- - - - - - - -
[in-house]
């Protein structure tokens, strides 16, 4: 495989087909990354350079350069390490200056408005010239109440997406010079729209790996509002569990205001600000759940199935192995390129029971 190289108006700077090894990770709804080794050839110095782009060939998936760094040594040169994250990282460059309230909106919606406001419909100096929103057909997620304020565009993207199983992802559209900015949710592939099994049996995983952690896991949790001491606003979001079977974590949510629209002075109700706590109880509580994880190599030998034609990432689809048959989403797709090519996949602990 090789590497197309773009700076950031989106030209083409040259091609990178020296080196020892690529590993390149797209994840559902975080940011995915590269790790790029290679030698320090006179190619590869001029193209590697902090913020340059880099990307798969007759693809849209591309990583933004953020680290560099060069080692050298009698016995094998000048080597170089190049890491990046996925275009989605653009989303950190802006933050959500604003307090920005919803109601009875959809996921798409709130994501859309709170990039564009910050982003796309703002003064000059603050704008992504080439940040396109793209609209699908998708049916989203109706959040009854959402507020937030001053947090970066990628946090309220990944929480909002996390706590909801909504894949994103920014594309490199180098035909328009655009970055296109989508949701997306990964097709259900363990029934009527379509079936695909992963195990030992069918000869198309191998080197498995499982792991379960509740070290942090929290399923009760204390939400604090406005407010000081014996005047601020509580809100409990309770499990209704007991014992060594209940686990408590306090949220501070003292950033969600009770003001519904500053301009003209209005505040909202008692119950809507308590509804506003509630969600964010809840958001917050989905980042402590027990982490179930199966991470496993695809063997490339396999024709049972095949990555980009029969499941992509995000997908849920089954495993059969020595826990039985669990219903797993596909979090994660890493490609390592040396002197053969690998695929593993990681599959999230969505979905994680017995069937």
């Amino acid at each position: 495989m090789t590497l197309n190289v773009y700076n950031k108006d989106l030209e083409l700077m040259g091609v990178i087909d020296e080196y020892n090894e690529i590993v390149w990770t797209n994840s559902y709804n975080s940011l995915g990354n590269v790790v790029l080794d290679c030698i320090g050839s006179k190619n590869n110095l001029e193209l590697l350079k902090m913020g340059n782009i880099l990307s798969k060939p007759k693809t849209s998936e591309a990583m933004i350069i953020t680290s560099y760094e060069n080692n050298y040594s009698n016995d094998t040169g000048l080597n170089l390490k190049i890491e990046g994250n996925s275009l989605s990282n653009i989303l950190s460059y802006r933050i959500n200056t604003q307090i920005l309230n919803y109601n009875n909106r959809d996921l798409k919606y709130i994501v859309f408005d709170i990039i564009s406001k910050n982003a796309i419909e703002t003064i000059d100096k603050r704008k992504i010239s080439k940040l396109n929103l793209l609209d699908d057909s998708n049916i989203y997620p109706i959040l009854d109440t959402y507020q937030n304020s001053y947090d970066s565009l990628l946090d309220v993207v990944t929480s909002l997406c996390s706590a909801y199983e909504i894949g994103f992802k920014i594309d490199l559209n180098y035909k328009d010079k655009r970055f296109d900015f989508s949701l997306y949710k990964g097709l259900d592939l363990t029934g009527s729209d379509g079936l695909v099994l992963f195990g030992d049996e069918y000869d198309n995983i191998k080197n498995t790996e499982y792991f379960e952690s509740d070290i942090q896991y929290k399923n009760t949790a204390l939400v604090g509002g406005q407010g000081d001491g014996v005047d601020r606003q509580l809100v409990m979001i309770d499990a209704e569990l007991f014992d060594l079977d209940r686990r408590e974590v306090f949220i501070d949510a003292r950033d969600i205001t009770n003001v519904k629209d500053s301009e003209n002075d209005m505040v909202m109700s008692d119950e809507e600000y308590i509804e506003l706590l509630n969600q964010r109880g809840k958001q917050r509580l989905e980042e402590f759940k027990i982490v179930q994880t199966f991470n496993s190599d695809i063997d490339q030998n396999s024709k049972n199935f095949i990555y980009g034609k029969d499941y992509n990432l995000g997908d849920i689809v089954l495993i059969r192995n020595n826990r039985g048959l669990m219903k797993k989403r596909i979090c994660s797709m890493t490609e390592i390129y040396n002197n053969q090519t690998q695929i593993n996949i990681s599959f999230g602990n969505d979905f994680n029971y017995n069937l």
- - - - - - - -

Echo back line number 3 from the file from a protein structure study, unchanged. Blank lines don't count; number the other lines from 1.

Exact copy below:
């Amino acid at each position: 495989m090789t590497l197309n190289v773009y700076n950031k108006d989106l030209e083409l700077m040259g091609v990178i087909d020296e080196y020892n090894e690529i590993v390149w990770t797209n994840s559902y709804n975080s940011l995915g990354n590269v790790v790029l080794d290679c030698i320090g050839s006179k190619n590869n110095l001029e193209l590697l350079k902090m913020g340059n782009i880099l990307s798969k060939p007759k693809t849209s998936e591309a990583m933004i350069i953020t680290s560099y760094e060069n080692n050298y040594s009698n016995d094998t040169g000048l080597n170089l390490k190049i890491e990046g994250n996925s275009l989605s990282n653009i989303l950190s460059y802006r933050i959500n200056t604003q307090i920005l309230n919803y109601n009875n909106r959809d996921l798409k919606y709130i994501v859309f408005d709170i990039i564009s406001k910050n982003a796309i419909e703002t003064i000059d100096k603050r704008k992504i010239s080439k940040l396109n929103l793209l609209d699908d057909s998708n049916i989203y997620p109706i959040l009854d109440t959402y507020q937030n304020s001053y947090d970066s565009l990628l946090d309220v993207v990944t929480s909002l997406c996390s706590a909801y199983e909504i894949g994103f992802k920014i594309d490199l559209n180098y035909k328009d010079k655009r970055f296109d900015f989508s949701l997306y949710k990964g097709l259900d592939l363990t029934g009527s729209d379509g079936l695909v099994l992963f195990g030992d049996e069918y000869d198309n995983i191998k080197n498995t790996e499982y792991f379960e952690s509740d070290i942090q896991y929290k399923n009760t949790a204390l939400v604090g509002g406005q407010g000081d001491g014996v005047d601020r606003q509580l809100v409990m979001i309770d499990a209704e569990l007991f014992d060594l079977d209940r686990r408590e974590v306090f949220i501070d949510a003292r950033d969600i205001t009770n003001v519904k629209d500053s301009e003209n002075d209005m505040v909202m109700s008692d119950e809507e600000y308590i509804e506003l706590l509630n969600q964010r109880g809840k958001q917050r509580l989905e980042e402590f759940k027990i982490v179930q994880t199966f991470n496993s190599d695809i063997d490339q030998n396999s024709k049972n199935f095949i990555y980009g034609k029969d499941y992509n990432l995000g997908d849920i689809v089954l495993i059969r192995n020595n826990r039985g048959l669990m219903k797993k989403r596909i979090c994660s797709m890493t490609e390592i390129y040396n002197n053969q090519t690998q695929i593993n996949i990681s599959f999230g602990n969505d979905f994680n029971y017995n069937l």